Vent, Enter, Isolate, Search: Firefighting Operations

Vent, Enter, Isolate, Search

You can learn anything on YouTube these days. And there are plenty of excellent internet resources when it comes to vent-enter-isolate-search (VEIS). So how tough can the concept be? There are only four steps to complete this effective lifesaving tactic. But viewing the concept as simple because it is only four steps completely overlooks the challenges the strategy possesses and the expertise it requires to be enacted effectively.

VEIS is a highly orchestrated tactic that must be practiced within your company and with other units operating on the scene. Until recently, the tactic was commonly referred to as vent-enter-search (VES). The fire service added Isolate because members who failed to adequately study and practice the technique thought it was only a three-step process.

VEIS is one of the most physically intense operations on the fireground. It can be a great tactic and has saved many lives. It is a high-risk, high-reward tactic. One aspect of the tactic involves entering a room as a single person with no hoseline to perform a rapid search of areas of high probability. The purpose of this article is not to teach you this tactic but to give you an assessment tool to ensure you are prepared should you need to employ the tactic.


Study the technique: There are plenty of basics that must be discussed and practiced before implementing this technique, including the following:

  • Air consumption: How long can a crew operate in the hot zone?
  • Air management: How long will a crew's air last?

We must discuss rotating between the operating positions of a VEIS team to conserve air. Air conservation is going to equal more entries, more searches, and a greater potential to save lives. A good rule of thumb is to rotate positions once the entry firefighter has reached 50% of his air. VEIS can be performed with a two-person team, but a three- to four-person team is more ideal as it increases crew efficiency and improves firefighter safety. Crew members must know, understand, and be proficient in all positions of the VEIS team.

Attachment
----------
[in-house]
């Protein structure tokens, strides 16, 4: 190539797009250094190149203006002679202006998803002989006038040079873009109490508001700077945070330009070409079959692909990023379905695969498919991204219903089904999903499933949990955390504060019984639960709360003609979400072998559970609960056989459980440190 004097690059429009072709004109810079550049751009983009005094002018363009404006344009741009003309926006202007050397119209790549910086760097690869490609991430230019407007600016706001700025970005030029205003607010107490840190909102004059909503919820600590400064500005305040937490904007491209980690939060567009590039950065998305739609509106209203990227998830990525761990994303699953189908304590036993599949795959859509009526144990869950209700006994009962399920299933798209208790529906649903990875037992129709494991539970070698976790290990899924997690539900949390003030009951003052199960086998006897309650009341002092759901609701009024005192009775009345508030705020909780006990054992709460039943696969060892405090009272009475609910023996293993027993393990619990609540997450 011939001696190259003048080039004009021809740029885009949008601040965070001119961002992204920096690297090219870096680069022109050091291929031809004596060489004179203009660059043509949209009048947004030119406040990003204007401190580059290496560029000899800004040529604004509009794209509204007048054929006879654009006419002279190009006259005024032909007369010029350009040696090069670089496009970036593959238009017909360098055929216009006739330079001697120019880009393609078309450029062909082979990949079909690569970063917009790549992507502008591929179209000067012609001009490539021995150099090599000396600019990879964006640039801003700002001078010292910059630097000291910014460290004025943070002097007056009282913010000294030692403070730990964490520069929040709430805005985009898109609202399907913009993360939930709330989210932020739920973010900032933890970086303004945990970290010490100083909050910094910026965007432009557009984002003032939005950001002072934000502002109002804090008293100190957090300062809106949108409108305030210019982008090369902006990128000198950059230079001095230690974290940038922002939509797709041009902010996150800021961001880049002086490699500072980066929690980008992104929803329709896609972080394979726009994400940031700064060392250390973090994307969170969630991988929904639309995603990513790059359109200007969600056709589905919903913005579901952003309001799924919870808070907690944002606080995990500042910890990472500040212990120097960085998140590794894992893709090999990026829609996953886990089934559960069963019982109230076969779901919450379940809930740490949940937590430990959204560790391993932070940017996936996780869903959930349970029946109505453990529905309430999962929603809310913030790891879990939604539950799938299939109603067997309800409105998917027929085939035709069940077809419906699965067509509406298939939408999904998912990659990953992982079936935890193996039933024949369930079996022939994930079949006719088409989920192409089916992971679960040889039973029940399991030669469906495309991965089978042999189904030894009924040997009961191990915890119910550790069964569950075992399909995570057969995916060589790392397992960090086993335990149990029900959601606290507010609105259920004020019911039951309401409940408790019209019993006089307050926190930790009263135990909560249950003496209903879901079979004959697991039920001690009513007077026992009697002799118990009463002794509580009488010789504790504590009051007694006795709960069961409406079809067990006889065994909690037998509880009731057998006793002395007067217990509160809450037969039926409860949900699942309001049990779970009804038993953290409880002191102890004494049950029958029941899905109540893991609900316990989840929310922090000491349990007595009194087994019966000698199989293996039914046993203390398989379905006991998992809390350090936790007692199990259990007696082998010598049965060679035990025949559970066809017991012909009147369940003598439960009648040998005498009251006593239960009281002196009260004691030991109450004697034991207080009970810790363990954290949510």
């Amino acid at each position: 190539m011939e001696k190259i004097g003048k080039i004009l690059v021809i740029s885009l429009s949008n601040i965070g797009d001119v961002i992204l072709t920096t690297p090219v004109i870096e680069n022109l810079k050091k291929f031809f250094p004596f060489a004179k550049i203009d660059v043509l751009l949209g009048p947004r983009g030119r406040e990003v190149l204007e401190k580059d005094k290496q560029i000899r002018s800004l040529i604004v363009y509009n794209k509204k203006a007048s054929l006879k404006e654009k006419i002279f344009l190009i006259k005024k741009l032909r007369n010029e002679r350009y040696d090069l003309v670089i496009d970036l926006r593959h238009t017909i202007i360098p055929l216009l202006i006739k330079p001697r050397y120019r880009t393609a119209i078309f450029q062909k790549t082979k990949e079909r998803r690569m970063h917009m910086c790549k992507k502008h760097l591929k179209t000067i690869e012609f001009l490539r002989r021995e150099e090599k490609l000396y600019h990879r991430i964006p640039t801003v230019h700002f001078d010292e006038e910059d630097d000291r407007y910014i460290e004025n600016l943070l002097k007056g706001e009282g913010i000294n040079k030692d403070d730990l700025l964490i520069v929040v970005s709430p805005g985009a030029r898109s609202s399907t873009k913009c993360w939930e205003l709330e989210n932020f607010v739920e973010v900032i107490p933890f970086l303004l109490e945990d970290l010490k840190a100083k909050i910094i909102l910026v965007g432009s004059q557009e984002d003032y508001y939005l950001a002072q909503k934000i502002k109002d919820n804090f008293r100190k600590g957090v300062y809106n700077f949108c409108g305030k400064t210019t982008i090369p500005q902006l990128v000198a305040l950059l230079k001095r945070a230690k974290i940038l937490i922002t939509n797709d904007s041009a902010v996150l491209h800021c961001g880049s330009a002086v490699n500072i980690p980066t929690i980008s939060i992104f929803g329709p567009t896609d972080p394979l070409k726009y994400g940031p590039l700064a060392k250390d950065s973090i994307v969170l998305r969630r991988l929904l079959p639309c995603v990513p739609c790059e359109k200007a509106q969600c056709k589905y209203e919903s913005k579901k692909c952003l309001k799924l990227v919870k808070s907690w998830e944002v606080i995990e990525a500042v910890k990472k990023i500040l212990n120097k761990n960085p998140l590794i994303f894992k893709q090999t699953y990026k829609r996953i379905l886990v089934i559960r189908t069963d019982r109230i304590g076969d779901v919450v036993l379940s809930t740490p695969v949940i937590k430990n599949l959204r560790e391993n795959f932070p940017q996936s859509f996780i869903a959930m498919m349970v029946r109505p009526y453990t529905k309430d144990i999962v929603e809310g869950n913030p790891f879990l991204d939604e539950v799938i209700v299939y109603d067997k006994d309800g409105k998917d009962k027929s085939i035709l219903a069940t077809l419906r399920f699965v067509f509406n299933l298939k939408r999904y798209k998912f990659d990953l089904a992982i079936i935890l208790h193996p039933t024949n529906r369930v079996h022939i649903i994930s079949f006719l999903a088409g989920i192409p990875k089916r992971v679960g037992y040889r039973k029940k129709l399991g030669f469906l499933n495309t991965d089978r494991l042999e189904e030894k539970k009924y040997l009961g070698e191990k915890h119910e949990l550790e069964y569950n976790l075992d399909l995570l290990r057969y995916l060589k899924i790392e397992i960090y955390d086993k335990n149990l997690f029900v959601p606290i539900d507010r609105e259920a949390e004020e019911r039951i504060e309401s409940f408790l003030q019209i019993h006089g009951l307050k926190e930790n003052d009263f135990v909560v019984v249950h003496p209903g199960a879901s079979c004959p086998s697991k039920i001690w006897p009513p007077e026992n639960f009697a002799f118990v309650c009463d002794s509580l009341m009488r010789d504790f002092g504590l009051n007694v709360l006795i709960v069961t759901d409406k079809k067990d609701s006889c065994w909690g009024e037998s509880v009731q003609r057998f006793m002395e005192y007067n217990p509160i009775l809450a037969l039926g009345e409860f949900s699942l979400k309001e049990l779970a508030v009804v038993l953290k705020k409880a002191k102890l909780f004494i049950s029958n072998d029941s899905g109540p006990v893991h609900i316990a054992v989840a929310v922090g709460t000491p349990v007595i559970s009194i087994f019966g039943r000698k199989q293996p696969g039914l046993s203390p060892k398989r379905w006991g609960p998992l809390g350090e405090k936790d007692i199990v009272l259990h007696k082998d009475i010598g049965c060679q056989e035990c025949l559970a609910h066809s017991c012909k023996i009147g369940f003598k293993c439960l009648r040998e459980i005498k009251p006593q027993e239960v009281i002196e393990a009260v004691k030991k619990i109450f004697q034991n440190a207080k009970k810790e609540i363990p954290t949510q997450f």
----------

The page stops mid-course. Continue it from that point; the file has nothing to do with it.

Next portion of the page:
Study floor plans: Once inside the structure, you must quickly find the door to isolate. There are a couple of different methods on sizing up structures. During nonemergency runs, as your crew approaches the structure, size up the windows to try to determine where the bedrooms are. Once inside, if the situation allows, confirm the bedroom location and the door location respective to the entry window.

If your community is building a new subdivision, stop into the sales office, as often it has example floor plans. Take these plans back to the firehouse and scan and archive them. The various floor plans are a useful training tool for future trainings on strategy and tactics, VEIS, and rapid intervention teams (RITs). Tour a few model homes and discuss the location of the door from the entry window. While in the display home, the crew may be able to conduct some walk-throughs of the tactic, similar to the way football teams walk through plays. Have a member stand at the window. From the window, he can traverse to the door, check the hall, isolate the door, and conduct the search. It is not the best of circumstances to train under, but it is an effective way to build up some muscle memory.

When you are inside the homes of citizens and enter a bedroom to change a smoke detector battery or provide aid on an emergency medical services call, size up the room and chalk talk it when you return to quarters. Where were the windows? How about the door? What obstacles were in the room that could make search and isolation difficult or endanger firefighters? Where was the bed located? What size was the bed? Was it a bunk bed or loft bed? Discuss searching bunk and loft beds with your crews. It is not uncommon for kids to sleep in the far corner of the bed, creating an opportunity to miss our target during a search.

Discuss making entry. Often we think about VEIS on the second-floor windows, but what about the first-floor windows? Sometimes the first-floor windows are too high for entry from the ground but too low for ground ladders.